New Measures on HFCs

We learn today that the EU has been urged to take stronger action on the HFC family of greenhouse gases by the Environmental Investigation Agency (EIA).

The EIA argues that firm European regulation to cuts HFCs (hydrofluorocarbons) will send a strong signal to developing countries where their use is growing, but also help create a mass market for their replacement chemicals.

HFCs were developed to replace chlorofluorocarbons (CFCs) which were responsible for the hole in the ozone layer. They are thousands of times more potent than CO2 when it comes to warming the atmosphere but do have a far shorter lifespan.

HFC emissions are growing rather than reducing and by 2020, they could be 80% higher. It is estimated that the emission of HFCs is probably on a par with the aviation industry as a proportion of greenhouse gas emissions worldwide. HFCs are used in air conditioning and refrigeration units. The industry is experiencing rapid growth as middle classes in developing countries emerge, and as temperate climates suffer increasingly extreme summer temperatures, expanding the air conditioning market.

Air conditioning sales in India and China are growing at 20% a year. The EU’s policy on HFCs is currently up for review and the EIA believes there is an opportunity to lead by example and begin an aggressive phase down of HFC use. Replacement chemicals already exist but face resistance from industry that would be left with the costs of any changeover. HFCs and other so-called short-lived climate forcers such as methane and soot have received increasing attention in recent years.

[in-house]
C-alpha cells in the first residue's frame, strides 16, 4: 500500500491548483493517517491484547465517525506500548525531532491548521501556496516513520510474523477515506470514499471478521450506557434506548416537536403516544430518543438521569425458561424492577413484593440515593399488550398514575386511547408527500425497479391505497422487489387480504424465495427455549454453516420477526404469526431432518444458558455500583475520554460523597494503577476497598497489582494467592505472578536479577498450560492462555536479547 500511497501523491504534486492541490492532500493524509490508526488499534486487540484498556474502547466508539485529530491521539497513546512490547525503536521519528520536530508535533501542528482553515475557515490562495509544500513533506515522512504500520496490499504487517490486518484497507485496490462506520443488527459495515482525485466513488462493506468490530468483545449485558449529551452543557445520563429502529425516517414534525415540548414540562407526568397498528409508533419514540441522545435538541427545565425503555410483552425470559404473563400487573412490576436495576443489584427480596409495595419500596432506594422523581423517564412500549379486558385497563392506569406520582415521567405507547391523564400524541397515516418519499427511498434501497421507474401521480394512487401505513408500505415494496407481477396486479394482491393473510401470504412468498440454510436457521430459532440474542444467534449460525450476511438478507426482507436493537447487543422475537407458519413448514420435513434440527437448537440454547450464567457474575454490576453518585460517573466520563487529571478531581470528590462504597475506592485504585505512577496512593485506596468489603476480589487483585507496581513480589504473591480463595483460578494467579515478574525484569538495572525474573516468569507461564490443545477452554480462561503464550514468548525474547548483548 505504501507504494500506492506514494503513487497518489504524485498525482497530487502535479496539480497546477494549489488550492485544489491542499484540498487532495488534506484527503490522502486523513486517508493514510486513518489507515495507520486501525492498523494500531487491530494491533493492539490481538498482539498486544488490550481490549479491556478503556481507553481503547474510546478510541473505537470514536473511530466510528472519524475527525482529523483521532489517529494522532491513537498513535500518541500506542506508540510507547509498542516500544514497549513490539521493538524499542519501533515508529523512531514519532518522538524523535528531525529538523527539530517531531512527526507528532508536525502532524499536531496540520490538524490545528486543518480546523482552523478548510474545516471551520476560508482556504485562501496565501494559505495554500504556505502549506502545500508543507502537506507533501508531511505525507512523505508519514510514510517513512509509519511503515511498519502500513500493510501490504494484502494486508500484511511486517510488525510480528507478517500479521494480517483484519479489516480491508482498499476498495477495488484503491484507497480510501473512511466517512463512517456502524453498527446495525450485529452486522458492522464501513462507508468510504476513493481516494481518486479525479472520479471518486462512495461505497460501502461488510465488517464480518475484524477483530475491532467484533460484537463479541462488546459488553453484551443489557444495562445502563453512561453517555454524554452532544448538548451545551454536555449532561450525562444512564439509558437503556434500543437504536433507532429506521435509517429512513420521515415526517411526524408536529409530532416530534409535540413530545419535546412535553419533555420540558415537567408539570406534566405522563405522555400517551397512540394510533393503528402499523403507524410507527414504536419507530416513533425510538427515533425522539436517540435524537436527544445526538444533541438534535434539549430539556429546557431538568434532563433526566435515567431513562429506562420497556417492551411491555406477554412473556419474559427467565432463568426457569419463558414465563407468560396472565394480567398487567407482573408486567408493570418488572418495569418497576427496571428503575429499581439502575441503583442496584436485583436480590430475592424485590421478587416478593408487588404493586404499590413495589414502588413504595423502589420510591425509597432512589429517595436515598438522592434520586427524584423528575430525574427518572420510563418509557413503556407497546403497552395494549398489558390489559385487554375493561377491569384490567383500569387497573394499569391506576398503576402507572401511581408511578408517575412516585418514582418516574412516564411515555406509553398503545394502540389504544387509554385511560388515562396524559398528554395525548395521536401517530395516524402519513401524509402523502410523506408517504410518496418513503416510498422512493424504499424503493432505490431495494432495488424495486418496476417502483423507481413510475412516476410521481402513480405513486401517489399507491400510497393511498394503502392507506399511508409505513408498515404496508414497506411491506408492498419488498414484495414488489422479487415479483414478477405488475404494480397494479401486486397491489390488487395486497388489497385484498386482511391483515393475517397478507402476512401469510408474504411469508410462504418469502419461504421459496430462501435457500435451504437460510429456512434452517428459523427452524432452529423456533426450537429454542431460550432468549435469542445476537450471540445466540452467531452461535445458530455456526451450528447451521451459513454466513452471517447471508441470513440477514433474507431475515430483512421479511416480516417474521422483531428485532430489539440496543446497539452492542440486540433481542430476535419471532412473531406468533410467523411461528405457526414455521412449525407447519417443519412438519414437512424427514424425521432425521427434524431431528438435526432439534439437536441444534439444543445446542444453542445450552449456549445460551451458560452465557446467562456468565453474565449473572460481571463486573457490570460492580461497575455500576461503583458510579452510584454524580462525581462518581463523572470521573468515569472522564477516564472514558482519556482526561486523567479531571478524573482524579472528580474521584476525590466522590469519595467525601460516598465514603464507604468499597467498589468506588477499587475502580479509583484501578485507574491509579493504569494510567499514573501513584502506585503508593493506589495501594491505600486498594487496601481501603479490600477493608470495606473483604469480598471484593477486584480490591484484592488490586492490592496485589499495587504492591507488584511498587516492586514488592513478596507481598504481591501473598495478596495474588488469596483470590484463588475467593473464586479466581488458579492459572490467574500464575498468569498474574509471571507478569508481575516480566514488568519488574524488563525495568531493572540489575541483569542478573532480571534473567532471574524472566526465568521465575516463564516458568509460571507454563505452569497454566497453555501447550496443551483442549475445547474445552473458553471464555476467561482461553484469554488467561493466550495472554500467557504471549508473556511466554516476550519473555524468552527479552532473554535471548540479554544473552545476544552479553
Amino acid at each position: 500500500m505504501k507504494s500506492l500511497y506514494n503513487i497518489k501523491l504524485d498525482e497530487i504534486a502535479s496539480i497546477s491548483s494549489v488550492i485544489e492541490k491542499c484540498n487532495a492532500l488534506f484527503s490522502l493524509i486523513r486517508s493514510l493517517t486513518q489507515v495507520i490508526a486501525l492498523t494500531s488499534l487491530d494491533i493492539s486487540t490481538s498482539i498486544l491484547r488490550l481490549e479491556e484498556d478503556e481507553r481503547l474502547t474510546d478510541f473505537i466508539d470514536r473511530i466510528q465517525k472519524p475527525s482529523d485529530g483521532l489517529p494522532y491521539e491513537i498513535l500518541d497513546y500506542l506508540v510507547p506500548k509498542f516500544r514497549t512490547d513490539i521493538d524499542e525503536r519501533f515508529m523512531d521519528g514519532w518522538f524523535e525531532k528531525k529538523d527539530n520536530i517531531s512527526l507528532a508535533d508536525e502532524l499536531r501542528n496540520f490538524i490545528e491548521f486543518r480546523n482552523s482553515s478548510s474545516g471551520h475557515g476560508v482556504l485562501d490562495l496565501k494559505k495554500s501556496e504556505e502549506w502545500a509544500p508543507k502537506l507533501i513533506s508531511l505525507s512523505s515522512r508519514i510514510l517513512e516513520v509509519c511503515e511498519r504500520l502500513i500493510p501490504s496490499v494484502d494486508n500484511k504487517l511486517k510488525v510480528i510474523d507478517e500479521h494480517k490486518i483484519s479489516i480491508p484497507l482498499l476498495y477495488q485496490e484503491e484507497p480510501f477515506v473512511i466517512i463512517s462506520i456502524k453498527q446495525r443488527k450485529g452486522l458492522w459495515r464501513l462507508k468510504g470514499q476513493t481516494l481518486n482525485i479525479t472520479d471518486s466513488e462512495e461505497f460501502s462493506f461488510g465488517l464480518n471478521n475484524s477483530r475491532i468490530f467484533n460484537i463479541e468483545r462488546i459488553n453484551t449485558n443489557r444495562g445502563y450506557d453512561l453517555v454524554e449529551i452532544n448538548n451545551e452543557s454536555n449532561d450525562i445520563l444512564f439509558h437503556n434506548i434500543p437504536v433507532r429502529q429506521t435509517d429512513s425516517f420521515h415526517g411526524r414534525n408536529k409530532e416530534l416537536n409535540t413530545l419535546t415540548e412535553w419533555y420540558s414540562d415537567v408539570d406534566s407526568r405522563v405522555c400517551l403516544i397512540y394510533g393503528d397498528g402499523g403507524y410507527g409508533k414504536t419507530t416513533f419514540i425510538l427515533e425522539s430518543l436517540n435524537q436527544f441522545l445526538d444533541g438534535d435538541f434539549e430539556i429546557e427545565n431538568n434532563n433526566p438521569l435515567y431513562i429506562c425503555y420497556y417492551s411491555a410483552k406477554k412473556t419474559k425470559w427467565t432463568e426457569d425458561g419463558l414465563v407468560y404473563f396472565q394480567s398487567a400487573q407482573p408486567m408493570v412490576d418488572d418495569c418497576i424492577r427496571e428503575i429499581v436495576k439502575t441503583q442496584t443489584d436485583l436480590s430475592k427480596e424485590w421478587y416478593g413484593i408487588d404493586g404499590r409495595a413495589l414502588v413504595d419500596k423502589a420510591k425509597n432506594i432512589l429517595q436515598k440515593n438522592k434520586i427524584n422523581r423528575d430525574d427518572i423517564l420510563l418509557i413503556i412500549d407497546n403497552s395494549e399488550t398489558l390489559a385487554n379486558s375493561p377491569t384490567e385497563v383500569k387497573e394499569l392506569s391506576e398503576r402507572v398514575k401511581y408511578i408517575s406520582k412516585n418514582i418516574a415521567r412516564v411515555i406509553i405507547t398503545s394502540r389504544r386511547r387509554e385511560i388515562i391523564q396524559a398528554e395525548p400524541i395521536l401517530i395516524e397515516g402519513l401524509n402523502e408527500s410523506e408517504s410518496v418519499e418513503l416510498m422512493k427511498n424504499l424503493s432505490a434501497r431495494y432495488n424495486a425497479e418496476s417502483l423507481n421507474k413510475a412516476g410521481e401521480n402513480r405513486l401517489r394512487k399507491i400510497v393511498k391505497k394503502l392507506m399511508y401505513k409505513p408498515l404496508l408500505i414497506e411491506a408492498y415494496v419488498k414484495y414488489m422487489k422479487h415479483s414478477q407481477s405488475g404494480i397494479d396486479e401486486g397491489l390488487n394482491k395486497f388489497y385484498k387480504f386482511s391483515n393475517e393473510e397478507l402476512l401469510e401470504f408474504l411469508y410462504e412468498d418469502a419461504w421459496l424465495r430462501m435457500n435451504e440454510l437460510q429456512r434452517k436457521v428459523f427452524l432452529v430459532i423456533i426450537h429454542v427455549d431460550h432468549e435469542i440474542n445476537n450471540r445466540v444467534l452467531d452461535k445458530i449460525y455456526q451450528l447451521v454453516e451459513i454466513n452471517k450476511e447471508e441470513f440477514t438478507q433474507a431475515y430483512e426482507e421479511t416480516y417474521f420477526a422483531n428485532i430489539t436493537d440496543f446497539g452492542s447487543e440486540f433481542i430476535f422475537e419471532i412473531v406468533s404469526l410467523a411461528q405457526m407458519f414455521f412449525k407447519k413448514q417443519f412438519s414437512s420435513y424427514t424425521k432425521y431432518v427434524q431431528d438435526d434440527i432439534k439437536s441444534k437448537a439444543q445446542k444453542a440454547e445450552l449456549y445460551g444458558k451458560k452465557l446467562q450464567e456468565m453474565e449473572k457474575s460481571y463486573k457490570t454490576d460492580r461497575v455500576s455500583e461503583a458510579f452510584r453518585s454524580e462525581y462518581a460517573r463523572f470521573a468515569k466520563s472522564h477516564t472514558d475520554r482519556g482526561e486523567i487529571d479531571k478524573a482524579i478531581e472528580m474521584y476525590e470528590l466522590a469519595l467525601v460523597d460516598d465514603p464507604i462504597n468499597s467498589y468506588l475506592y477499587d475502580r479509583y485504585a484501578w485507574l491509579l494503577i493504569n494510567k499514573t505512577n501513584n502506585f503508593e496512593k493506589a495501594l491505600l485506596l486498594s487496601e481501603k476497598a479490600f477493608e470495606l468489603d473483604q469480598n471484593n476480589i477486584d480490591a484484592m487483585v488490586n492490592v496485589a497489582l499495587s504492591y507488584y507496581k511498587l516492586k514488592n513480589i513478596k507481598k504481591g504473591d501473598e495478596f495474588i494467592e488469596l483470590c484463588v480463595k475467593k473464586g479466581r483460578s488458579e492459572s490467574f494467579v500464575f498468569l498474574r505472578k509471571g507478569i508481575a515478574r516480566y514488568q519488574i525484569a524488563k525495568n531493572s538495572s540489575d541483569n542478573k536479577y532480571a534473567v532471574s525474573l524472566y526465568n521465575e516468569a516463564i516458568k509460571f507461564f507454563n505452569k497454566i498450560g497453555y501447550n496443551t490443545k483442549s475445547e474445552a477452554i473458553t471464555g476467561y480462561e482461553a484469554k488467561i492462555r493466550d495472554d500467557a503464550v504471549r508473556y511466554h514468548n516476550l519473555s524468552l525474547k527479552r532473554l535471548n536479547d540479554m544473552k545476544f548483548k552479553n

The US established a coalition of countries to deal with short-lived climate forcers in developing countries earlier this year. France, Germany, Italy, Denmark, Finland, Jordan, and the UK joined the Climate and Clean Air Initiative in July, bringing the total number of signed-up states to 21.

The United Nations Environment Programme (UNEP) predicts that slashing these emissions could delay climate change by up to three decades, avoid the annual loss of more than 30 million tons of crops, and prevent 2.4 million deaths – often from soot inhalation.

As a responsible company, we welcome any progress on greener initiatives in our industry and are happy to implement new measures and introduce new technology to our product range. Air conditioning is here to stay and plays a vital role in medicine, industry and science as well as being the most efficient form of all year round heating and cooling that a home can have.

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